Orbitz Shares Drop on American Airlines Ticket Threat

Orbitz Worldwide Inc. fell the most since February after American Airlines said it would stop providing fare data to the online travel agency, blocking it from selling tickets after Dec. 1 unless a new contract is reached.

For now, customers may continue to buy the airline’s tickets on Orbitz and Orbitz-powered sites, Mary Sanderson, a spokeswoman for American, said in an e-mail. Orbitz disclosed the plan by American, the third-biggest U.S. airline, in a U.S. Securities and Exchange Commission filing.

American is pushing for online travel agencies such as Orbitz to obtain flight and fare information directly from the airline, instead of through a global distribution system such as Sabre Holdings Corp. or Travelport LLC’s Galileo and Worldspan, said Barney Harford, Orbitz chief executive officer. There is no indication that other airlines will follow American’s lead, he said in an interview today.

“This is a broad attack by American on the travel distribution landscape,” Harford said on a conference call with analysts and investors. “Clearly our announcement today is the first salvo here.”

Orbitz dropped $1.16, or 17 percent, to $5.66 at 3:12 p.m. in New York Stock Exchange composite trading. The shares fell as much as 19 percent earlier, the biggest intraday decline since Feb. 23. AMR, based in Fort Worth, Texas, increased 6 cents to $8.43.

‘Call American’s Bluff’

American can’t afford to pull its content off all the global distribution systems, and its conflict with Orbitz is a “private negotiation that suddenly became public,” said Jay Sorensen, president of aviation consultant Ideaworks and a former marketing director at Midwest Airlines.

“I don’t see an agenda here for American to remake the travel industry,” Sorensen said in an interview. “American is doing what’s smart in terms of negotiating. You threaten to do something that you in fact are willing to do. Orbitz may call American’s bluff.”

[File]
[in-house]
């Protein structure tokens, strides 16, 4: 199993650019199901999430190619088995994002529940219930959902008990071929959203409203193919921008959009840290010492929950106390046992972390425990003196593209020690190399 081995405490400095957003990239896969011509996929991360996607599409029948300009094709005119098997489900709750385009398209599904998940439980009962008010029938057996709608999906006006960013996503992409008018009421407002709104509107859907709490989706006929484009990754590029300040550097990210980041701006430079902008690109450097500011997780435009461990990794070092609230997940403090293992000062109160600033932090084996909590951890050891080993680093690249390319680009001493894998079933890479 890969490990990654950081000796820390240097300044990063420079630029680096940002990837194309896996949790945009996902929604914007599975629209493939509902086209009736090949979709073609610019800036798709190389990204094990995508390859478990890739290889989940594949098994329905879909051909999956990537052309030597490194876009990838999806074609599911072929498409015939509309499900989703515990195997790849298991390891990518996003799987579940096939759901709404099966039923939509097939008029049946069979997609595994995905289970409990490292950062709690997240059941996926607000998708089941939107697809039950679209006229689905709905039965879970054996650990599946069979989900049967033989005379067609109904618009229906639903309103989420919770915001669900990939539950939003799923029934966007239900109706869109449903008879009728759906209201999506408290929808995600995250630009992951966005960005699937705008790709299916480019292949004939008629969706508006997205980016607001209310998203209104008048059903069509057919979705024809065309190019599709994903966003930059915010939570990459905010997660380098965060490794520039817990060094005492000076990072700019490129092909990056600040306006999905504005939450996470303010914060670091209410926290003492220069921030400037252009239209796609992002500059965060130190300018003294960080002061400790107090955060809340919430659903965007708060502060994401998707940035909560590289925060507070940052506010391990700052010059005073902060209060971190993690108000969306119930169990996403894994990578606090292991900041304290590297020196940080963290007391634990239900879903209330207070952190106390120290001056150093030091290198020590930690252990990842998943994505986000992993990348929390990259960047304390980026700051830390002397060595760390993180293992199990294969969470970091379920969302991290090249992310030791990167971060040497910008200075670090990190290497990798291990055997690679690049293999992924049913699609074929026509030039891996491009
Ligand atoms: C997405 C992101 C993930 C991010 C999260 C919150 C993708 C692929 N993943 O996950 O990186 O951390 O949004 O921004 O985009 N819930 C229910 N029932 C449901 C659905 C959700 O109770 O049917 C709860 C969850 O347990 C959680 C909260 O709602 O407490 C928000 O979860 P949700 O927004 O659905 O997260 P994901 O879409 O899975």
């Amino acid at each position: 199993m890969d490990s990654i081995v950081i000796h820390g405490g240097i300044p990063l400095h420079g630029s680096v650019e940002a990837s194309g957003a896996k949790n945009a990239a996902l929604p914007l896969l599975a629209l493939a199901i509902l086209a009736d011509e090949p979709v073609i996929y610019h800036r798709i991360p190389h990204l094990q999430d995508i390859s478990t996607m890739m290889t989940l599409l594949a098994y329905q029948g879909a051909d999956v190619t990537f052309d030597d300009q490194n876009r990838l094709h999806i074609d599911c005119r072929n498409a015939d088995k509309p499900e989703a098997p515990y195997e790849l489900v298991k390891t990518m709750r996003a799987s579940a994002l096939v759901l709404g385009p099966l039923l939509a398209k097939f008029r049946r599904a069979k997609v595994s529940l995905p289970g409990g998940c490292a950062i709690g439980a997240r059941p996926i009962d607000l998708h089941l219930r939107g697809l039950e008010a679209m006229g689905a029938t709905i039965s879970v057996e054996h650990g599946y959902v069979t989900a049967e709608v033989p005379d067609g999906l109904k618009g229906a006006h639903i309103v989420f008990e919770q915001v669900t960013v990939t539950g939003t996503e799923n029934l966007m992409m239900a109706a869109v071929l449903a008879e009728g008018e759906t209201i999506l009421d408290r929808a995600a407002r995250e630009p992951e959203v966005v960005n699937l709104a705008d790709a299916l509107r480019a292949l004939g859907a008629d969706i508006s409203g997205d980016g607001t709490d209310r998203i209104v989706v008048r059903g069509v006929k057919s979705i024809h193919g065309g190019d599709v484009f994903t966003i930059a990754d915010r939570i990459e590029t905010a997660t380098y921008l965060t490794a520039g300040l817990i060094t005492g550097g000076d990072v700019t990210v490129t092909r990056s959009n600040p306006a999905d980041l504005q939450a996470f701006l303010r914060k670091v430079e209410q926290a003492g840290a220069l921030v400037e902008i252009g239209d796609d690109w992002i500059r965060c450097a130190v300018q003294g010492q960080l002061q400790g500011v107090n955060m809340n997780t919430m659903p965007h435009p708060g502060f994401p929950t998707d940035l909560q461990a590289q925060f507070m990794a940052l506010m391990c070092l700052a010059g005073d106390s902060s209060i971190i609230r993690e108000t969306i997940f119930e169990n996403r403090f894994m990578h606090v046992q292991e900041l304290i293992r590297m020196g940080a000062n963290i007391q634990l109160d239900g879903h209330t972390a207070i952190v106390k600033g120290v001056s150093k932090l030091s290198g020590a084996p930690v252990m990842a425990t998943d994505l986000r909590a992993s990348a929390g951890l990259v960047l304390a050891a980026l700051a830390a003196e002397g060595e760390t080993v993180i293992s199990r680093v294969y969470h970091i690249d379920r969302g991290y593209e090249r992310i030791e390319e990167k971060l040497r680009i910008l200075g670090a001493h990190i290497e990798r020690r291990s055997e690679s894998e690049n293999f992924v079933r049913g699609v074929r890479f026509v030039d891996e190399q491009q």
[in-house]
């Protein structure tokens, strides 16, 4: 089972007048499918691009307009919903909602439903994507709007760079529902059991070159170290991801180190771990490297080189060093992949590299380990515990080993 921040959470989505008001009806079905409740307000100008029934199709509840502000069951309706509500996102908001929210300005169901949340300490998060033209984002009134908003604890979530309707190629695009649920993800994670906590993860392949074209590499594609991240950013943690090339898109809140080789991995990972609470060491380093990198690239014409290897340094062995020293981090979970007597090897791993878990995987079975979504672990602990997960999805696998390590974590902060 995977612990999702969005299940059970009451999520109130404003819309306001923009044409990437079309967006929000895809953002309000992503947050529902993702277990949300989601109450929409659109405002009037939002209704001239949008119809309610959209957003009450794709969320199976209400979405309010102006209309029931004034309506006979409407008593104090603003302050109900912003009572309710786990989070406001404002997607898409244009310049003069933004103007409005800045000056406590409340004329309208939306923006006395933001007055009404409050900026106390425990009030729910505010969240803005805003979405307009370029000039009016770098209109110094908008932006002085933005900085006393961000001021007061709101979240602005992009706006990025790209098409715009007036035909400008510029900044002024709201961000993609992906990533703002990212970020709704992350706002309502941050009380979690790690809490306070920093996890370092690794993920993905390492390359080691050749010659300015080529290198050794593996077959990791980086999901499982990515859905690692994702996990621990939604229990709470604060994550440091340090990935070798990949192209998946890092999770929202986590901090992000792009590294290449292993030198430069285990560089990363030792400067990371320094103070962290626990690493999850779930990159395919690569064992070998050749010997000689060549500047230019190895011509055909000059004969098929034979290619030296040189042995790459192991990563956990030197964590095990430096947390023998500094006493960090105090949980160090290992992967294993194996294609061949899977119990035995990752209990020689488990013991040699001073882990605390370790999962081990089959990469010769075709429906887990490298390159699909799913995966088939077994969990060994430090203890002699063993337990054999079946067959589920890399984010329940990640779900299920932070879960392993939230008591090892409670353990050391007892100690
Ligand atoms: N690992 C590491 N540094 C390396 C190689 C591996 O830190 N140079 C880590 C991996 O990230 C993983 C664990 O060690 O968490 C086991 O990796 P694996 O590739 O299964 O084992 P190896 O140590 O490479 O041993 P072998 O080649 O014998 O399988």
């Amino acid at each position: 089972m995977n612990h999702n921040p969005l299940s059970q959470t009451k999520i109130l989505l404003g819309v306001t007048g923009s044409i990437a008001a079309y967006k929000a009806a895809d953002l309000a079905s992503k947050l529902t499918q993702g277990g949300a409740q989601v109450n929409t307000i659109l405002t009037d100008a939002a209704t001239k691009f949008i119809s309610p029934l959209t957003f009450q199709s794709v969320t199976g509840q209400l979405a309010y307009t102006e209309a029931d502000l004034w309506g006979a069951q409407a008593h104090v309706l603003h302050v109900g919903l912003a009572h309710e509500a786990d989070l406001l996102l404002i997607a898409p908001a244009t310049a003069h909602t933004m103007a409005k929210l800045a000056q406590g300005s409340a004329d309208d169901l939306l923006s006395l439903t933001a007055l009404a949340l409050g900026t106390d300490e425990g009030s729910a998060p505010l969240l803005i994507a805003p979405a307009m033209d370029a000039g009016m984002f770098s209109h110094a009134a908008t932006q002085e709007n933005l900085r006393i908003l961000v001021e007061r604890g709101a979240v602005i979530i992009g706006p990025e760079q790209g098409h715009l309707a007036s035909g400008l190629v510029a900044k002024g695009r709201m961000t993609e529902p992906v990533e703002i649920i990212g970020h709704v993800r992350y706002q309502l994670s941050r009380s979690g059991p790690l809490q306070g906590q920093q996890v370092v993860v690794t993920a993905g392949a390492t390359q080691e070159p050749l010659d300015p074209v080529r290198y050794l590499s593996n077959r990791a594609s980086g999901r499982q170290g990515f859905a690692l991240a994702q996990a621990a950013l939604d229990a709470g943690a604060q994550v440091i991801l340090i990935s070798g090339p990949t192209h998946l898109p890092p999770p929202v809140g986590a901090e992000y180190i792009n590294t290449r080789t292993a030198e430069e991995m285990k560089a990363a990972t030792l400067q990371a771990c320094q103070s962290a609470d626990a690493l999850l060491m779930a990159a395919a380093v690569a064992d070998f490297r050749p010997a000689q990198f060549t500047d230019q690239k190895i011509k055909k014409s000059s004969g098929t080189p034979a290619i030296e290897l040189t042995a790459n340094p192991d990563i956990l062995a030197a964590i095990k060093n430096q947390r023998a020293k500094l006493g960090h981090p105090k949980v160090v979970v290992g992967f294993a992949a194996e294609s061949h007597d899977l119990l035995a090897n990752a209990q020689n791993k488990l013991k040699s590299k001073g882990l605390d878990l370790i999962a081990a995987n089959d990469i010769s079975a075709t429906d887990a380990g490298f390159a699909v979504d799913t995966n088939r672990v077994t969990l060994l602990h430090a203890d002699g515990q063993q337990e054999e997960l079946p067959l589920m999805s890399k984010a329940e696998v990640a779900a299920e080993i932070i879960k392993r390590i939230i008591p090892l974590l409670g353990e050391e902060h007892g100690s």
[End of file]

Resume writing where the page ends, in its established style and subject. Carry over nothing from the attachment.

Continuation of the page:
American will seek to “negotiate mutually beneficial contracts” with other agencies as existing ones expire, the airline said in an e-mailed statement.

Travelocity.com Inc. has not been contacted by American on the issue, said Joel Frey, a spokesman for the Fort Worth, Texas-based travel agency. Priceline.com Inc., Kayak.com and Expedia Inc. didn’t immediately return calls for comment.

‘Range of Issues’

A “range of issues” are being negotiated by Orbitz and American, Sanderson said. She declined to comment on specifics because negotiations continue. The airline doesn’t agree with Harford’s characterization of the dispute, she said.

“We continue to negotiate in good faith to reach a viable, mutually beneficial agreement with Orbitz,” Sanderson said. “We believe it is important that our distribution channels be cost-effective and efficient.”

Orbitz is among a number of online travel agencies that allow customers to book airline tickets, rent cars and hotels. Consumers are able to compare prices and schedules of various airlines before making a choice.

American, which has said it pays “hundreds of millions of dollars annually” to global distribution systems such as Sabre and Galileo, has developed its Direct Connect service to provide information on fares and options directly to larger online travel agencies. Smaller companies still may use a content aggregator to obtain their data.

‘Completely Inefficient’

Global distribution systems “ensure travel agents can offer consumers a comprehensive choice of airlines,” Harford said. “It is completely inefficient for each travel agency to have to connect to hundreds of airlines. We are actively working to resolve this issue.”

Travelport, based in Atlanta, said in a statement that an attempt by American to force a move to a more restrictive distribution system may violate the airline’s contract. The company said it was “taking a number of steps” in response, without providing specifics.

American declined to provide a figure for ticket sales through Orbitz or other online agencies. Orbitz also declined to break out income from American sales.

Orbitz said today third-quarter gross bookings rose 12 percent from a year ago to $2.81 billion. Net income more than doubled to $15.3 million. Airline-ticket sales provide about 38 percent of Orbitz’s total revenue, Harford said.

Orbitz and AMR entered into an agreement in December 2003, according to the SEC filing.

To contact the reporters on this story: Mary Schlangenstein in Dallas at maryc.s@bloomberg.net; Will Daley in New York at wdaley2@bloomberg.net

To contact the editor responsible for this story: Ed Dufner at edufner@bloomberg.net

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